Looking at the photo showing the Cedar Mountains and the Gabbs Valley Range behind them, it's possible that I mistook the higher Gabbs Valley Range for the Cedar Mountains. The Gabbs Valley Range would not have been visible on the Tonopah AMS sheet, only on the adjacent Walker Lake sheet to the west.

Tonopah and Walker Lake 2° sheets from the USGS via MSRMaps.
Realizing that I was essentially lost, without being really lost, I kept turning around to drive back to the northern beginning of the Pole Line Road at its junction with the paved Gabbs Valley Road. I could pinpoint my location while at that junction, so I drove back to it at least twice, possibly three or more times, in hopes of recalibrating my miles and my addled sense of scale.



Prior to my last reversal, I drove west on a dirt road that seemed to point toward some distant hills or mountains that I hoped were the Cedar Mountains, and which probably weren't. I drove a little ways — less than a mile, in fact — and realized that my chosen route wasn't going to do what I wanted it to do. It either was too obviously jeep-trail-like for my Opel, or it turned in the wrong direction. I stopped at an old headframe located on the north side of the road and on the south side of a hill or knob, and turned back toward the Pole Line Road. My stopping point may have been the headframe to the mercury mine on the south side of what would later become the Paradise Peak ore deposit, after it was discovered by FMC Gold Company in 1983.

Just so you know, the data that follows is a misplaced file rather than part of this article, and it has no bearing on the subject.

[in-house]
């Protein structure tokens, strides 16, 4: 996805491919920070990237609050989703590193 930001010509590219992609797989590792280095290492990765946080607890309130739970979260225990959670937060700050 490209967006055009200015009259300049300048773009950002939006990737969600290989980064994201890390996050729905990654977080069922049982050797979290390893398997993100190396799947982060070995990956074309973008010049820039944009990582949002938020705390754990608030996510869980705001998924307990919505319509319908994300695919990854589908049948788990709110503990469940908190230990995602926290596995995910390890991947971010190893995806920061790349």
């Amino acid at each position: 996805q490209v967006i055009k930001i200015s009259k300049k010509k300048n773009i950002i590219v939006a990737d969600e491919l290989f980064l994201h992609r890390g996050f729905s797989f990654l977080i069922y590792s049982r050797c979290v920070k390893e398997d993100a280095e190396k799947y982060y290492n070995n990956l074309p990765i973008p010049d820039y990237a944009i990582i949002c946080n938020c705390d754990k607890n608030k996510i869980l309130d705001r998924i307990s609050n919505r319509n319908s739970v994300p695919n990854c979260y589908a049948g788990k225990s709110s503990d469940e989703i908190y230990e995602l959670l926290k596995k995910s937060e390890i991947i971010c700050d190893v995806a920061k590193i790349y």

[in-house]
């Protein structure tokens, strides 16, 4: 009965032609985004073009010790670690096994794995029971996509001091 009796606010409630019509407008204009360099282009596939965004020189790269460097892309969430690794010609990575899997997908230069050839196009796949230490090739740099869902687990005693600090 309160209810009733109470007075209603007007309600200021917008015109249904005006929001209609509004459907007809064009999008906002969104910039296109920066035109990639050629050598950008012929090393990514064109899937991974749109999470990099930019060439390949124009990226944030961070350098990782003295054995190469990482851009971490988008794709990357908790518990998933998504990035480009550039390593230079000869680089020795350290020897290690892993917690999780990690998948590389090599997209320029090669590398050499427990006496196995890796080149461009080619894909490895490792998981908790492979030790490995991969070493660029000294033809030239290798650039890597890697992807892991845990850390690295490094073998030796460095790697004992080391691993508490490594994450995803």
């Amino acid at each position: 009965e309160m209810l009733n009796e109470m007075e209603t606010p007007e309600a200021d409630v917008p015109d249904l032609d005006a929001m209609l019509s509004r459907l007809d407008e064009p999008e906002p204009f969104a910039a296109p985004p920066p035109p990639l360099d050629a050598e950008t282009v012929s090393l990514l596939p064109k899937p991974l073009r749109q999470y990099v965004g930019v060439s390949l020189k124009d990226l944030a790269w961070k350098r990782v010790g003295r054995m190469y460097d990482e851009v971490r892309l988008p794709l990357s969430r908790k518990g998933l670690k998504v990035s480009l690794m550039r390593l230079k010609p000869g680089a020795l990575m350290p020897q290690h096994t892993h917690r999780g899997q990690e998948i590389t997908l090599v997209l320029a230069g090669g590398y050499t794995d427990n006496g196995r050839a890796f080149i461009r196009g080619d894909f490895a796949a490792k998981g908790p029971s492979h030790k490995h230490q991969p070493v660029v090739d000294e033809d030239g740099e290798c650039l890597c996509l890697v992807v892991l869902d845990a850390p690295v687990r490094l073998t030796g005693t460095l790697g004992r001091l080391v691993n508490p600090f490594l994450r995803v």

Had I turned around at the undiscovered Paradise Peak gold deposit? Who knows. [I could also have been at the Gold Ledge Mine to the north; and if I was, it would have meant that I was measuring 6-mile townships on the AMS sheet as one-mile sections.]

After getting back to the Pole Line, I drove north for what turned out to be one last time, making my way toward the junction in order to regain my bearings. Before getting very far, two unfamiliar animals crossed from right to left in front of my car. I slowed so I could see them better, thinking they were marmots or some kind of rock chuck. As I got about even with them, they gave up on crossing the road in favor of turning around, baring their sharp pointy teeth at my car, and hissing. They lunged at my left front tire and set about trying to attack the tire!